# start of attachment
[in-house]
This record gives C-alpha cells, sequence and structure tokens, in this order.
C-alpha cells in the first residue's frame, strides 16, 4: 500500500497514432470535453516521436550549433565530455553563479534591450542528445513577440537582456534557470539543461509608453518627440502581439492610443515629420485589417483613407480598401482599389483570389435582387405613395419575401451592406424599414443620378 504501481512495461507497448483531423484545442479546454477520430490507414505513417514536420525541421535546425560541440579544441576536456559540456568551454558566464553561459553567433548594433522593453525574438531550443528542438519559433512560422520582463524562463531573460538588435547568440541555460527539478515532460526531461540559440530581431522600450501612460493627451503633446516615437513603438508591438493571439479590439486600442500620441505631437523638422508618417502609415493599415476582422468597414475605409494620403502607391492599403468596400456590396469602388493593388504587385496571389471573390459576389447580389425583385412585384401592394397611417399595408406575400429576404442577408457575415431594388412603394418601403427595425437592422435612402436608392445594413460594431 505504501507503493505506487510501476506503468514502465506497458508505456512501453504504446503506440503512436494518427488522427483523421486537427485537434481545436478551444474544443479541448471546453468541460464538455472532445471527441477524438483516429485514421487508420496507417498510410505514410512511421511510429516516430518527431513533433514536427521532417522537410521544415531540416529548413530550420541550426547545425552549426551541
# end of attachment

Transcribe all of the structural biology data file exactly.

[in-house]
This record gives C-alpha cells, sequence and structure tokens, in this order.
C-alpha cells in the first residue's frame, strides 16, 4: 500500500497514432470535453516521436550549433565530455553563479534591450542528445513577440537582456534557470539543461509608453518627440502581439492610443515629420485589417483613407480598401482599389483570389435582387405613395419575401451592406424599414443620378 504501481512495461507497448483531423484545442479546454477520430490507414505513417514536420525541421535546425560541440579544441576536456559540456568551454558566464553561459553567433548594433522593453525574438531550443528542438519559433512560422520582463524562463531573460538588435547568440541555460527539478515532460526531461540559440530581431522600450501612460493627451503633446516615437513603438508591438493571439479590439486600442500620441505631437523638422508618417502609415493599415476582422468597414475605409494620403502607391492599403468596400456590396469602388493593388504587385496571389471573390459576389447580389425583385412585384401592394397611417399595408406575400429576404442577408457575415431594388412603394418601403427595425437592422435612402436608392445594413460594431 505504501507503493505506487510501476506503468514502465506497458508505456512501453504504446503506440503512436494518427488522427483523421486537427485537434481545436478551444474544443479541448471546453468541460464538455472532445471527441477524438483516429485514421487508420496507417498510410505514410512511421511510429516516430518527431513533433514536427521532417522537410521544415531540416529548413530550420541550426547545425552549426551541